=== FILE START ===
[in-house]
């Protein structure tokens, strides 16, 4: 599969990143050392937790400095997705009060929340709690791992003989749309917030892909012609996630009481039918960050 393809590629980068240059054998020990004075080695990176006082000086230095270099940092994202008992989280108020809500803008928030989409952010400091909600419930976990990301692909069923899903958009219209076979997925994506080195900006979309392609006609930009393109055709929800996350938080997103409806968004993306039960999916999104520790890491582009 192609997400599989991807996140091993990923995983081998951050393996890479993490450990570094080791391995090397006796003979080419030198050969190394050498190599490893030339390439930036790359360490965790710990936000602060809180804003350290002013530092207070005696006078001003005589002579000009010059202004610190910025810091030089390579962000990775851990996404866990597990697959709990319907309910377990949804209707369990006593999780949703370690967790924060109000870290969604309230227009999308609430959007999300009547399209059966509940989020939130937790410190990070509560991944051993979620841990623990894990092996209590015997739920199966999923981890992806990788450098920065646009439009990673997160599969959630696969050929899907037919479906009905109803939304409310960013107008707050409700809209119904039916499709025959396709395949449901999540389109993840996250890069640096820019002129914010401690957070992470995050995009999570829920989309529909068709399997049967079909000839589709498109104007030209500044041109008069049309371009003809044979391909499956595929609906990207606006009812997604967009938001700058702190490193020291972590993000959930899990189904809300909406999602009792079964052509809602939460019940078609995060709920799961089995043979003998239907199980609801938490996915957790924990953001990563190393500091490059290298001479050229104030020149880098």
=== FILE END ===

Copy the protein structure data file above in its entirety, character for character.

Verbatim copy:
[in-house]
């Protein structure tokens, strides 16, 4: 599969990143050392937790400095997705009060929340709690791992003989749309917030892909012609996630009481039918960050 393809590629980068240059054998020990004075080695990176006082000086230095270099940092994202008992989280108020809500803008928030989409952010400091909600419930976990990301692909069923899903958009219209076979997925994506080195900006979309392609006609930009393109055709929800996350938080997103409806968004993306039960999916999104520790890491582009 192609997400599989991807996140091993990923995983081998951050393996890479993490450990570094080791391995090397006796003979080419030198050969190394050498190599490893030339390439930036790359360490965790710990936000602060809180804003350290002013530092207070005696006078001003005589002579000009010059202004610190910025810091030089390579962000990775851990996404866990597990697959709990319907309910377990949804209707369990006593999780949703370690967790924060109000870290969604309230227009999308609430959007999300009547399209059966509940989020939130937790410190990070509560991944051993979620841990623990894990092996209590015997739920199966999923981890992806990788450098920065646009439009990673997160599969959630696969050929899907037919479906009905109803939304409310960013107008707050409700809209119904039916499709025959396709395949449901999540389109993840996250890069640096820019002129914010401690957070992470995050995009999570829920989309529909068709399997049967079909000839589709498109104007030209500044041109008069049309371009003809044979391909499956595929609906990207606006009812997604967009938001700058702190490193020291972590993000959930899990189904809300909406999602009792079964052509809602939460019940078609995060709920799961089995043979003998239907199980609801938490996915957790924990953001990563190393500091490059290298001479050229104030020149880098």